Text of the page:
Hymy

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Hymy
Editor-in-chief Mika Lahtonen
Categories Celebrity magazine
Frequency Monthly
Circulation 73,788 (2012)
Publisher Otavamedia Oy
Year founded 1959; 59 years ago (1959)
Country Finland
Based in Helsinki
Language Finnish
Website Hymy

Hymy (meaning "Smile" in English) is a Finnish monthly celebrity magazine published in Helsinki, Finland.

History and profile[edit]

Hymy was launched in 1959[1] by publisher Urpo Lahtinen[2] and named after his wife Hymy Lahtinen. The magazine dealt with the experiences of the low income Finns and is an example of yellow journalism.[1] It is based in Helsinki and is published monthly by Otavamedia Oy.[3]

In the 1960s and 1970s Hymy became a success[1] with sensationalist stories containing lots of sex and gossip about Finnish celebrities, often verging on the invasion of privacy.

All texts and articles published in the magazine are written by professional journalists.[1] Typical Hymy stories would be about the singer Irwin Goodman, Finland's first openly gay celebrity Monsieur Mosse, or the notorious pictorial on Jörn Donner naked on a Gambian beach with a local underage girl. The most famous writer for Hymy was Veikko Ennala, and probably one of the most infamous stories was about the author Timo K. Mukka. The story allegedly became one of the main causes for the author's early death soon afterwards. This resulted in a Finnish law called the Lex Hymy, regulating any press stories published about private persons.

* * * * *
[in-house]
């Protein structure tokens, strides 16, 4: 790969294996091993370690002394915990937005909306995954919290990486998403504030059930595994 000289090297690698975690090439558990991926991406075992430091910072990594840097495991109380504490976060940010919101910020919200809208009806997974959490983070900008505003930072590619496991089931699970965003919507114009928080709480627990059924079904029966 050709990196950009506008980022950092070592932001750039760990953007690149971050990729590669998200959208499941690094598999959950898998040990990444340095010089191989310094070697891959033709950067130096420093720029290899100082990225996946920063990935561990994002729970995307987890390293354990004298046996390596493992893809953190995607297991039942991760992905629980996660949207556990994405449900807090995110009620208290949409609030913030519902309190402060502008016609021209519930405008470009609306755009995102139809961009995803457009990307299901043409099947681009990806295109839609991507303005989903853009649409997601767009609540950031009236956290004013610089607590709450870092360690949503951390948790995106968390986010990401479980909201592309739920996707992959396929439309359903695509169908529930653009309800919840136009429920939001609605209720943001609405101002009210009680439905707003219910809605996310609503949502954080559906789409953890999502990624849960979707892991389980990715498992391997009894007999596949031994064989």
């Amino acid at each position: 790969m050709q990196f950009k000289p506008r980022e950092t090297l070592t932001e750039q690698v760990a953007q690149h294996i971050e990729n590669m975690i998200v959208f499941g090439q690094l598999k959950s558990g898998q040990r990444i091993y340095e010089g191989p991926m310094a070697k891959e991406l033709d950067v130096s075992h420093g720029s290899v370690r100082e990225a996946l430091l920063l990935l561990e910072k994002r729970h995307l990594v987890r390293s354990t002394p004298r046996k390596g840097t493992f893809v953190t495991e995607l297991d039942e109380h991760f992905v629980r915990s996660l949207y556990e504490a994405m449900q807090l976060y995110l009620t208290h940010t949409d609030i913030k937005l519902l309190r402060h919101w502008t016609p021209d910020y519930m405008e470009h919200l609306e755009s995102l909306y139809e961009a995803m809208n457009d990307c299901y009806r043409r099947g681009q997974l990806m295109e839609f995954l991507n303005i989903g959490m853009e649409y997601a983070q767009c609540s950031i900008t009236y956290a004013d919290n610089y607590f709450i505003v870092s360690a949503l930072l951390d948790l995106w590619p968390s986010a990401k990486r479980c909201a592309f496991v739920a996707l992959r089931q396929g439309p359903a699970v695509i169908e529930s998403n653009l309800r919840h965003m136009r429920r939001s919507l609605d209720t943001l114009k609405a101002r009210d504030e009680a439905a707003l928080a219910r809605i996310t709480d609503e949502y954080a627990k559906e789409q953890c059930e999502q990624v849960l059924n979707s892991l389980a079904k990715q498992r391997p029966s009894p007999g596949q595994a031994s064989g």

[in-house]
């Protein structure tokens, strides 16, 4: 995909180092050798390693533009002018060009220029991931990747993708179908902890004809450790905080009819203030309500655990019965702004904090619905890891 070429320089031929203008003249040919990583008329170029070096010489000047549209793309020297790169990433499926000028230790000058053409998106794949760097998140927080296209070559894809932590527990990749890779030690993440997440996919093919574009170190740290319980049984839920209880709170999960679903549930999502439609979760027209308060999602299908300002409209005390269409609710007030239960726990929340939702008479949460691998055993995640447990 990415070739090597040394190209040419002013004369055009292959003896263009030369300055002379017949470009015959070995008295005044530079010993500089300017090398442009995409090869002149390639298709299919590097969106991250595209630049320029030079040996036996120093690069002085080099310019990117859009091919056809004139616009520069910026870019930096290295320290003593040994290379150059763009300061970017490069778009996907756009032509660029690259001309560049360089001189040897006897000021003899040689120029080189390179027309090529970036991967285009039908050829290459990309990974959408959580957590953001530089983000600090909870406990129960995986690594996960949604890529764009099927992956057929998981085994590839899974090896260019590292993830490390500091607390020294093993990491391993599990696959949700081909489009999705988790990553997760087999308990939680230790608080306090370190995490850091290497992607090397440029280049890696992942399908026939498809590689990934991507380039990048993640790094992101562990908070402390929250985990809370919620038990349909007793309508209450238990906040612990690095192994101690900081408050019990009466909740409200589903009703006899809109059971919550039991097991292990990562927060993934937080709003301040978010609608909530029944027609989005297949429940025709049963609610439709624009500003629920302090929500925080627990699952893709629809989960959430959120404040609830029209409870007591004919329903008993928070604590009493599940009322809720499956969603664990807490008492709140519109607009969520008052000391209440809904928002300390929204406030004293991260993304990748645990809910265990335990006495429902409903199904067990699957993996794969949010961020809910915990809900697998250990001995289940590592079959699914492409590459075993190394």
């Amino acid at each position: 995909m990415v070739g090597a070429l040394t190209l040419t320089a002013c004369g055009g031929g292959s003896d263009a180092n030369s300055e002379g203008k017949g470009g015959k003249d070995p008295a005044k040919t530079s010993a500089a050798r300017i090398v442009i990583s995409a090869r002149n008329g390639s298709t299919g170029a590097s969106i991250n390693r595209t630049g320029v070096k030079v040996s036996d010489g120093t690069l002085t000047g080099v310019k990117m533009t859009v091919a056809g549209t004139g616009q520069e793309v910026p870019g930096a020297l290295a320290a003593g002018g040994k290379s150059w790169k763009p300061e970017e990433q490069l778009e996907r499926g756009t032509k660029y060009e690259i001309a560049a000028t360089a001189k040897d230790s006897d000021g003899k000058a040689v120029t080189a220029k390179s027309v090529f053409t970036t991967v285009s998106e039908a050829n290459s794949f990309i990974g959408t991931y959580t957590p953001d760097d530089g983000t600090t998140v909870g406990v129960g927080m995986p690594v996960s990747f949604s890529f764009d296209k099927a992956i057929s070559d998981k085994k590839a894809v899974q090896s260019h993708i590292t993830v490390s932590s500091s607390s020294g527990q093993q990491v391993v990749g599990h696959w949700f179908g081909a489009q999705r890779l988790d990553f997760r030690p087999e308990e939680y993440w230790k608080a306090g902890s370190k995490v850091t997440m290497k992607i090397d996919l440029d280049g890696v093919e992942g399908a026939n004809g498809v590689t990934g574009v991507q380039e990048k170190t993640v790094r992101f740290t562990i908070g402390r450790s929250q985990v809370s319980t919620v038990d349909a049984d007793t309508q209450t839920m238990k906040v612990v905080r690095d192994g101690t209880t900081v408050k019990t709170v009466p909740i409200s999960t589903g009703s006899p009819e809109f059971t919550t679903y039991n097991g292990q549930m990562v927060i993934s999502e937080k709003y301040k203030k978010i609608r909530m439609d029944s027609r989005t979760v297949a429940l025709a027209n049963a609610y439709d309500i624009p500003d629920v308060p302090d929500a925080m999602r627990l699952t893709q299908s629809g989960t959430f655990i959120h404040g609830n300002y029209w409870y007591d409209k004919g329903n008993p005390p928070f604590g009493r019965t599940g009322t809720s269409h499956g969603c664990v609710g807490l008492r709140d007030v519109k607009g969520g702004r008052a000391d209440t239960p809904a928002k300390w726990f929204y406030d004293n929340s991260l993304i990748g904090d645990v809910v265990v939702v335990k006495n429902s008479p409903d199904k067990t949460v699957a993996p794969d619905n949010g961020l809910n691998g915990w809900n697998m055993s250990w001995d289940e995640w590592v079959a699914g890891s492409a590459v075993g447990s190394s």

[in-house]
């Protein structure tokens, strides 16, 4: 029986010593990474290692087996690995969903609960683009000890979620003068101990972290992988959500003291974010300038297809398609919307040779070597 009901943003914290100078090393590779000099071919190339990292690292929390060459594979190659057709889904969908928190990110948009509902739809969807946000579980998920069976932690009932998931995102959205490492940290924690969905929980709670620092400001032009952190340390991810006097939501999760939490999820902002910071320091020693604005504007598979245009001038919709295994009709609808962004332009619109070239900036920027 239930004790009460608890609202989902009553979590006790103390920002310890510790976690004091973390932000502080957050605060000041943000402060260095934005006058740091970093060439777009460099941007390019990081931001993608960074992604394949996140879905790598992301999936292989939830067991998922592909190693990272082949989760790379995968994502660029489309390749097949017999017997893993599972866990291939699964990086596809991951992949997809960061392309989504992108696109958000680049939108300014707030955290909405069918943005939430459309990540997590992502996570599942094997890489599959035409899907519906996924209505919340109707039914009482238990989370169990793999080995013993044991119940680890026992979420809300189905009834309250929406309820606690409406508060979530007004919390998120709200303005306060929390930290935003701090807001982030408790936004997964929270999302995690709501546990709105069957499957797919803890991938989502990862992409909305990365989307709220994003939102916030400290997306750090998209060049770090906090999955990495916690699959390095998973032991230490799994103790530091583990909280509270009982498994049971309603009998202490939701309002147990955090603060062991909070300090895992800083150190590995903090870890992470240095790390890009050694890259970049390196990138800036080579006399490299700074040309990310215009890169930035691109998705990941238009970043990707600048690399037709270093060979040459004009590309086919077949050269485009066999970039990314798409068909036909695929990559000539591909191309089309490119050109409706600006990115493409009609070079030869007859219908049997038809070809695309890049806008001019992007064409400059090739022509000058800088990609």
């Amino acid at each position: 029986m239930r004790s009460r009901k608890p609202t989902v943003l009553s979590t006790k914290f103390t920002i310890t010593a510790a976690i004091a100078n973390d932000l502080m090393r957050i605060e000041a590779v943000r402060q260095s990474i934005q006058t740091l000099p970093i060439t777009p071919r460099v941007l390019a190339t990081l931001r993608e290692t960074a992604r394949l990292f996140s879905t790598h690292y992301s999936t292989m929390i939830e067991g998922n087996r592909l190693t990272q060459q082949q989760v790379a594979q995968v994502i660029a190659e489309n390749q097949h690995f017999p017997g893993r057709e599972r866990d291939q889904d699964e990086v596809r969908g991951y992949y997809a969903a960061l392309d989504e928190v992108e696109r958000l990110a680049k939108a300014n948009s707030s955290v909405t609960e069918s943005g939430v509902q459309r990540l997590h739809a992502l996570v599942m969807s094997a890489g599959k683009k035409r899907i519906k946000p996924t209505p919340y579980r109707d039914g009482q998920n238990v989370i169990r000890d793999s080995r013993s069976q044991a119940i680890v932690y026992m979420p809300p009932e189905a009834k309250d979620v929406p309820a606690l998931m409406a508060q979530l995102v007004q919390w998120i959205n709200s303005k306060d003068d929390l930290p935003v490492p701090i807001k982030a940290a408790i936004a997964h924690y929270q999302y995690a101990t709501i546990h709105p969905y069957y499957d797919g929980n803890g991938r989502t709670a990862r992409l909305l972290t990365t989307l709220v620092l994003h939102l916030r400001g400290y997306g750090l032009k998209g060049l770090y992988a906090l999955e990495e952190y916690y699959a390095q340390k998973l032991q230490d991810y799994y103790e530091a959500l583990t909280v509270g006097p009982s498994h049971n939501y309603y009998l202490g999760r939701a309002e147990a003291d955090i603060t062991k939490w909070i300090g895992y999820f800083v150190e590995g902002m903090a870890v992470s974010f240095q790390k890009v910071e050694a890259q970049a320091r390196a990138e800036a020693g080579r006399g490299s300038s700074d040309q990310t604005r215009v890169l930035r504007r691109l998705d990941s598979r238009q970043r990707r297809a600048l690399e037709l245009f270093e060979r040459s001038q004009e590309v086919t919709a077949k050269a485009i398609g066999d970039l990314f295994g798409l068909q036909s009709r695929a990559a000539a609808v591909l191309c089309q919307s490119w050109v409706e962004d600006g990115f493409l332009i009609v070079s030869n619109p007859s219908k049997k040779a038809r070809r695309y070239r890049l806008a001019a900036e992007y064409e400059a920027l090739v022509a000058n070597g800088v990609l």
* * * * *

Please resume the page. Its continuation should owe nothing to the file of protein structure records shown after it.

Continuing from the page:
In March 2008 the magazine published story of the then Finnish Foreign Minister Ilkka Kanerva's SMS messages to an erotic dancer.[4][5] The magazine also published several of the messages on 1 April 2008 and Kanerva had to step down from his cabinet member position.[5]

The editor-in-chief of Hymy is Mika Lahtonen.

Circulation[edit]

In 1970 Hymy had a circulation of 435,000 copies.[1] Its circulation was 904,000 copies in 2007.[6] In 2010 the magazine had a circulation of 88,637 copies.[7] The 2011 circulation of the monthly was 87,876 copies.[7][8] It fell to 73,788 copies in 2012.[7] The number of its subscribers was 237,000 based on the 2013 data by the Finnish Audit Bureau of Circulations.[1]

References[edit]

  1. ^ a b c d e f Tuija Saarinen (2014). "The Soviet Union and Soviet Citizens in Finnish Magazines". Nordlit. 31. Retrieved 20 November 2014. 
  2. ^ "Jyrki Hämäläinen (1942-2008) Long-serving teen magazine editor and pop-culture biographer dies at 65". Helsingin Sanomat. 19 March 2008. Retrieved 27 March 2008. 
  3. ^ "Member Info". Aikakaus Media. Retrieved 20 November 2014. 
  4. ^ John Keane (31 October 2013). Democracy and Media Decadence. Cambridge University Press. p. 44. ISBN 978-1-107-04177-6. Retrieved 20 November 2014. 
  5. ^ a b Pekka Isotalus; Merja Almonkaril (2014). "Political Scandal Tests Trust in Politicians" (PDF). Nordicom Review. 35 (2). Retrieved 31 December 2014. 
  6. ^ Anne Austin et. al. (2008). "Western Europe Market & Media Fact" (PDF). ZenithOptimedia. Archived from the original (PDF) on 5 February 2015. Retrieved 8 April 2015. 
  7. ^ a b c "Top 50 Magazines". IFABC. 30 April 2014. Retrieved 28 April 2015. 
  8. ^ "Circulation Statistics 2011" (PDF). Media Audit Finland. Retrieved 13 December 2014. 

External links[edit]